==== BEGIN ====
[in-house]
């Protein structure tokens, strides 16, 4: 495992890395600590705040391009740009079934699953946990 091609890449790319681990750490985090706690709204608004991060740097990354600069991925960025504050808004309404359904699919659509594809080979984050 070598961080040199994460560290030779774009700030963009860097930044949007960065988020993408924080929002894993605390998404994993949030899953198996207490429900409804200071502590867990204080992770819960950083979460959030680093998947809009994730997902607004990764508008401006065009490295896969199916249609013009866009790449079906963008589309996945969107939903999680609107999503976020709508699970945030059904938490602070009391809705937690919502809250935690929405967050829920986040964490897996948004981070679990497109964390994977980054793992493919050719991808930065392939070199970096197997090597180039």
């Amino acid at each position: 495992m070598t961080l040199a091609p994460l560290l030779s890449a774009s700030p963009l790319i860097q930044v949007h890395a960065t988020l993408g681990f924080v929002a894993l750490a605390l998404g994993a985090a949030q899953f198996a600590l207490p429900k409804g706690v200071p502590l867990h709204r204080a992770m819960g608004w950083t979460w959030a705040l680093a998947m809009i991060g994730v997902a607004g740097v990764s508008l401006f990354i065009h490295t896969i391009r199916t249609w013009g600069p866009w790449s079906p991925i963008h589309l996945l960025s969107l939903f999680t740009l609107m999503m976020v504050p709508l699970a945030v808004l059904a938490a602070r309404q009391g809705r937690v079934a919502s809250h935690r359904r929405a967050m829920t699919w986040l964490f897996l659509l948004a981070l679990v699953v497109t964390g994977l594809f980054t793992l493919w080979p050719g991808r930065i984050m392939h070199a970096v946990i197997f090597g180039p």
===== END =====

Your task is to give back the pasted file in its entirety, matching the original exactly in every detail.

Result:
[in-house]
């Protein structure tokens, strides 16, 4: 495992890395600590705040391009740009079934699953946990 091609890449790319681990750490985090706690709204608004991060740097990354600069991925960025504050808004309404359904699919659509594809080979984050 070598961080040199994460560290030779774009700030963009860097930044949007960065988020993408924080929002894993605390998404994993949030899953198996207490429900409804200071502590867990204080992770819960950083979460959030680093998947809009994730997902607004990764508008401006065009490295896969199916249609013009866009790449079906963008589309996945969107939903999680609107999503976020709508699970945030059904938490602070009391809705937690919502809250935690929405967050829920986040964490897996948004981070679990497109964390994977980054793992493919050719991808930065392939070199970096197997090597180039």
């Amino acid at each position: 495992m070598t961080l040199a091609p994460l560290l030779s890449a774009s700030p963009l790319i860097q930044v949007h890395a960065t988020l993408g681990f924080v929002a894993l750490a605390l998404g994993a985090a949030q899953f198996a600590l207490p429900k409804g706690v200071p502590l867990h709204r204080a992770m819960g608004w950083t979460w959030a705040l680093a998947m809009i991060g994730v997902a607004g740097v990764s508008l401006f990354i065009h490295t896969i391009r199916t249609w013009g600069p866009w790449s079906p991925i963008h589309l996945l960025s969107l939903f999680t740009l609107m999503m976020v504050p709508l699970a945030v808004l059904a938490a602070r309404q009391g809705r937690v079934a919502s809250h935690r359904r929405a967050m829920t699919w986040l964490f897996l659509l948004a981070l679990v699953v497109t964390g994977l594809f980054t793992l493919w080979p050719g991808r930065i984050m392939h070199a970096v946990i197997f090597g180039p």